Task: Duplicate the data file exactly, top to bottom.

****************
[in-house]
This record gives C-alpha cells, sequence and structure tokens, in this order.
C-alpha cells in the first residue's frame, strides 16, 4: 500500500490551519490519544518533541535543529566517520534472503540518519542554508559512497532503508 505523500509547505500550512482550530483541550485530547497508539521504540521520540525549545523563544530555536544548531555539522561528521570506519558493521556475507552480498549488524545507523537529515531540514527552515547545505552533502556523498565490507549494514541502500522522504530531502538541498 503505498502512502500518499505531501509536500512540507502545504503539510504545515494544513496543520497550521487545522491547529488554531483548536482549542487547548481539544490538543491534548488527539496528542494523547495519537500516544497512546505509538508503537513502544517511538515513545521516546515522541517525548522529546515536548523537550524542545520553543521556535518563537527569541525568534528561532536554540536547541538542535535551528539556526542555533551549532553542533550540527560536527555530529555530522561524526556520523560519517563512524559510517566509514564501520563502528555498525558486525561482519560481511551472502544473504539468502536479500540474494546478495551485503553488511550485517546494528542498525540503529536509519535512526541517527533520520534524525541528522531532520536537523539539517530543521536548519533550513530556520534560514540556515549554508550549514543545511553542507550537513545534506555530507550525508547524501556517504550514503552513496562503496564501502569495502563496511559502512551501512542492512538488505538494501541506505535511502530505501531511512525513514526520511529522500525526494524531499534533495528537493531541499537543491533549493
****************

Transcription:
[in-house]
This record gives C-alpha cells, sequence and structure tokens, in this order.
C-alpha cells in the first residue's frame, strides 16, 4: 500500500490551519490519544518533541535543529566517520534472503540518519542554508559512497532503508 505523500509547505500550512482550530483541550485530547497508539521504540521520540525549545523563544530555536544548531555539522561528521570506519558493521556475507552480498549488524545507523537529515531540514527552515547545505552533502556523498565490507549494514541502500522522504530531502538541498 503505498502512502500518499505531501509536500512540507502545504503539510504545515494544513496543520497550521487545522491547529488554531483548536482549542487547548481539544490538543491534548488527539496528542494523547495519537500516544497512546505509538508503537513502544517511538515513545521516546515522541517525548522529546515536548523537550524542545520553543521556535518563537527569541525568534528561532536554540536547541538542535535551528539556526542555533551549532553542533550540527560536527555530529555530522561524526556520523560519517563512524559510517566509514564501520563502528555498525558486525561482519560481511551472502544473504539468502536479500540474494546478495551485503553488511550485517546494528542498525540503529536509519535512526541517527533520520534524525541528522531532520536537523539539517530543521536548519533550513530556520534560514540556515549554508550549514543545511553542507550537513545534506555530507550525508547524501556517504550514503552513496562503496564501502569495502563496511559502512551501512542492512538488505538494501541506505535511502530505501531511512525513514526520511529522500525526494524531499534533495528537493531541499537543491533549493